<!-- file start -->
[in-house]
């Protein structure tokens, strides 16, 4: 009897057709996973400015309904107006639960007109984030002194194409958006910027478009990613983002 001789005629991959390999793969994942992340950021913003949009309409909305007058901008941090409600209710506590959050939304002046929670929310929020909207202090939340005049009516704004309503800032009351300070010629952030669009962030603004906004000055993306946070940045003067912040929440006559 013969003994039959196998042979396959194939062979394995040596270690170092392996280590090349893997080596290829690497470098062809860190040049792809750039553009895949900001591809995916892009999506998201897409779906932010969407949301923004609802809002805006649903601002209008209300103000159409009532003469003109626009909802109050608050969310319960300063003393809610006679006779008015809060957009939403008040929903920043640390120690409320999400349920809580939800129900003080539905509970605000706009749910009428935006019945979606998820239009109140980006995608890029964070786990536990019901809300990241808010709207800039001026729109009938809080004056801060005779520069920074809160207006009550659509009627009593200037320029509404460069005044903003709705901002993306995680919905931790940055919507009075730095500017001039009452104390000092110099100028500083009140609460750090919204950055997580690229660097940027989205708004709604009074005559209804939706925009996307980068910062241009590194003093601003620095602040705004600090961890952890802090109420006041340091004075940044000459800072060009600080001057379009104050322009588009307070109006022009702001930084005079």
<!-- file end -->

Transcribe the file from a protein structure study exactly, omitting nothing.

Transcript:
[in-house]
């Protein structure tokens, strides 16, 4: 009897057709996973400015309904107006639960007109984030002194194409958006910027478009990613983002 001789005629991959390999793969994942992340950021913003949009309409909305007058901008941090409600209710506590959050939304002046929670929310929020909207202090939340005049009516704004309503800032009351300070010629952030669009962030603004906004000055993306946070940045003067912040929440006559 013969003994039959196998042979396959194939062979394995040596270690170092392996280590090349893997080596290829690497470098062809860190040049792809750039553009895949900001591809995916892009999506998201897409779906932010969407949301923004609802809002805006649903601002209008209300103000159409009532003469003109626009909802109050608050969310319960300063003393809610006679006779008015809060957009939403008040929903920043640390120690409320999400349920809580939800129900003080539905509970605000706009749910009428935006019945979606998820239009109140980006995608890029964070786990536990019901809300990241808010709207800039001026729109009938809080004056801060005779520069920074809160207006009550659509009627009593200037320029509404460069005044903003709705901002993306995680919905931790940055919507009075730095500017001039009452104390000092110099100028500083009140609460750090919204950055997580690229660097940027989205708004709604009074005559209804939706925009996307980068910062241009590194003093601003620095602040705004600090961890952890802090109420006041340091004075940044000459800072060009600080001057379009104050322009588009307070109006022009702001930084005079």